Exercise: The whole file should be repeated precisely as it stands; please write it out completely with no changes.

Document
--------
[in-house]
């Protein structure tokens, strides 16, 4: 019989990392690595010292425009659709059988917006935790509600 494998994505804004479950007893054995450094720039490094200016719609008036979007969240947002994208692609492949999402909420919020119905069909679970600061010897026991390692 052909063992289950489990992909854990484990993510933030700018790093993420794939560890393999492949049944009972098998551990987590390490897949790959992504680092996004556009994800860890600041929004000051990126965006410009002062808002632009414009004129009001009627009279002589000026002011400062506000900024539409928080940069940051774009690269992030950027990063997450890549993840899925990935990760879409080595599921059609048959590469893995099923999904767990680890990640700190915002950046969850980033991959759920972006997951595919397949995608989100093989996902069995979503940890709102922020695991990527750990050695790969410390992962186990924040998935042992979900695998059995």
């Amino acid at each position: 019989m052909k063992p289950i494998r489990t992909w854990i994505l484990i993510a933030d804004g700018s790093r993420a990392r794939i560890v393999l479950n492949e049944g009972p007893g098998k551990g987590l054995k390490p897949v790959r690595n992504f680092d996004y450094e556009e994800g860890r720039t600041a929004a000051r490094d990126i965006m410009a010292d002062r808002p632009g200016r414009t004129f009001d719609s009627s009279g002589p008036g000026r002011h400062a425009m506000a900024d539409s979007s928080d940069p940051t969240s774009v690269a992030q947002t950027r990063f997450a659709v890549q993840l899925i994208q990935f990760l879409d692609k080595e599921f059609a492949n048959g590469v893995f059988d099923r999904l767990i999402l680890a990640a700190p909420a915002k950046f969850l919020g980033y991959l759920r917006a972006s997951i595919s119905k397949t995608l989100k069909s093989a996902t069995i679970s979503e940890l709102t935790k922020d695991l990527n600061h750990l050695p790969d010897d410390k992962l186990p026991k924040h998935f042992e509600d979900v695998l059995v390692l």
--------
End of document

[in-house]
């Protein structure tokens, strides 16, 4: 019989990392690595010292425009659709059988917006935790509600 494998994505804004479950007893054995450094720039490094200016719609008036979007969240947002994208692609492949999402909420919020119905069909679970600061010897026991390692 052909063992289950489990992909854990484990993510933030700018790093993420794939560890393999492949049944009972098998551990987590390490897949790959992504680092996004556009994800860890600041929004000051990126965006410009002062808002632009414009004129009001009627009279002589000026002011400062506000900024539409928080940069940051774009690269992030950027990063997450890549993840899925990935990760879409080595599921059609048959590469893995099923999904767990680890990640700190915002950046969850980033991959759920972006997951595919397949995608989100093989996902069995979503940890709102922020695991990527750990050695790969410390992962186990924040998935042992979900695998059995």
């Amino acid at each position: 019989m052909k063992p289950i494998r489990t992909w854990i994505l484990i993510a933030d804004g700018s790093r993420a990392r794939i560890v393999l479950n492949e049944g009972p007893g098998k551990g987590l054995k390490p897949v790959r690595n992504f680092d996004y450094e556009e994800g860890r720039t600041a929004a000051r490094d990126i965006m410009a010292d002062r808002p632009g200016r414009t004129f009001d719609s009627s009279g002589p008036g000026r002011h400062a425009m506000a900024d539409s979007s928080d940069p940051t969240s774009v690269a992030q947002t950027r990063f997450a659709v890549q993840l899925i994208q990935f990760l879409d692609k080595e599921f059609a492949n048959g590469v893995f059988d099923r999904l767990i999402l680890a990640a700190p909420a915002k950046f969850l919020g980033y991959l759920r917006a972006s997951i595919s119905k397949t995608l989100k069909s093989a996902t069995i679970s979503e940890l709102t935790k922020d695991l990527n600061h750990l050695p790969d010897d410390k992962l186990p026991k924040h998935f042992e509600d979900v695998l059995v390692l």